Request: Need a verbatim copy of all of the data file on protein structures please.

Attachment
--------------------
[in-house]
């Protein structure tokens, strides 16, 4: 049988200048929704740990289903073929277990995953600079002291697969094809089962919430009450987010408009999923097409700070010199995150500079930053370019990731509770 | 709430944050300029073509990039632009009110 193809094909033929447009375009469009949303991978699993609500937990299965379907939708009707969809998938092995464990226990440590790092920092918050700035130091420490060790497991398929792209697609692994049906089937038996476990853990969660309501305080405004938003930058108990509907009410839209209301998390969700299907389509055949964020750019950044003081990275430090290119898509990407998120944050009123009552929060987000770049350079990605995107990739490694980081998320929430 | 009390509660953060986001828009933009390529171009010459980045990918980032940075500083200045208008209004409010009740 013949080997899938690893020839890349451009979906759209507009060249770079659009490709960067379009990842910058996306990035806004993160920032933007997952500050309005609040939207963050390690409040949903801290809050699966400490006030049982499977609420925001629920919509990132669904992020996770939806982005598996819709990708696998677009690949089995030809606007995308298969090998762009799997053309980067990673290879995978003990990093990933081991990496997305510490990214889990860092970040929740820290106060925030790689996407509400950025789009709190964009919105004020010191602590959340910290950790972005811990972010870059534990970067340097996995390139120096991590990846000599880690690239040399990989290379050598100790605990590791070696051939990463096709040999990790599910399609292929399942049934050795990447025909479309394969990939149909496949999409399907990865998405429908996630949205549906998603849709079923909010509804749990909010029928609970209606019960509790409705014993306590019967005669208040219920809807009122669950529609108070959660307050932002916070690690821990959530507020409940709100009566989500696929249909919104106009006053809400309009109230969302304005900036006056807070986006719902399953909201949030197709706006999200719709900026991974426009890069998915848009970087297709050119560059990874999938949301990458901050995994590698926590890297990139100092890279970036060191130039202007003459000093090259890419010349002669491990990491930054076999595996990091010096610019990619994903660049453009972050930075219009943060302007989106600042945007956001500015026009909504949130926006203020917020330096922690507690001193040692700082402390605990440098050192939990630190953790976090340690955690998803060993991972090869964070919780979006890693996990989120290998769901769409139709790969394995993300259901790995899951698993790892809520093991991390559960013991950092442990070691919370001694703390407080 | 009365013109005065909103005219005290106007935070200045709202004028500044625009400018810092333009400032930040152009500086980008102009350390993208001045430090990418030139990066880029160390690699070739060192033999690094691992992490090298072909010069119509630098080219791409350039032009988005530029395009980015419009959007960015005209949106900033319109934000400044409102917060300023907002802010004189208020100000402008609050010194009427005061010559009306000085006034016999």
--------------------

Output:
[in-house]
């Protein structure tokens, strides 16, 4: 049988200048929704740990289903073929277990995953600079002291697969094809089962919430009450987010408009999923097409700070010199995150500079930053370019990731509770 | 709430944050300029073509990039632009009110 193809094909033929447009375009469009949303991978699993609500937990299965379907939708009707969809998938092995464990226990440590790092920092918050700035130091420490060790497991398929792209697609692994049906089937038996476990853990969660309501305080405004938003930058108990509907009410839209209301998390969700299907389509055949964020750019950044003081990275430090290119898509990407998120944050009123009552929060987000770049350079990605995107990739490694980081998320929430 | 009390509660953060986001828009933009390529171009010459980045990918980032940075500083200045208008209004409010009740 013949080997899938690893020839890349451009979906759209507009060249770079659009490709960067379009990842910058996306990035806004993160920032933007997952500050309005609040939207963050390690409040949903801290809050699966400490006030049982499977609420925001629920919509990132669904992020996770939806982005598996819709990708696998677009690949089995030809606007995308298969090998762009799997053309980067990673290879995978003990990093990933081991990496997305510490990214889990860092970040929740820290106060925030790689996407509400950025789009709190964009919105004020010191602590959340910290950790972005811990972010870059534990970067340097996995390139120096991590990846000599880690690239040399990989290379050598100790605990590791070696051939990463096709040999990790599910399609292929399942049934050795990447025909479309394969990939149909496949999409399907990865998405429908996630949205549906998603849709079923909010509804749990909010029928609970209606019960509790409705014993306590019967005669208040219920809807009122669950529609108070959660307050932002916070690690821990959530507020409940709100009566989500696929249909919104106009006053809400309009109230969302304005900036006056807070986006719902399953909201949030197709706006999200719709900026991974426009890069998915848009970087297709050119560059990874999938949301990458901050995994590698926590890297990139100092890279970036060191130039202007003459000093090259890419010349002669491990990491930054076999595996990091010096610019990619994903660049453009972050930075219009943060302007989106600042945007956001500015026009909504949130926006203020917020330096922690507690001193040692700082402390605990440098050192939990630190953790976090340690955690998803060993991972090869964070919780979006890693996990989120290998769901769409139709790969394995993300259901790995899951698993790892809520093991991390559960013991950092442990070691919370001694703390407080 | 009365013109005065909103005219005290106007935070200045709202004028500044625009400018810092333009400032930040152009500086980008102009350390993208001045430090990418030139990066880029160390690699070739060192033999690094691992992490090298072909010069119509630098080219791409350039032009988005530029395009980015419009959007960015005209949106900033319109934000400044409102917060300023907002802010004189208020100000402008609050010194009427005061010559009306000085006034016999």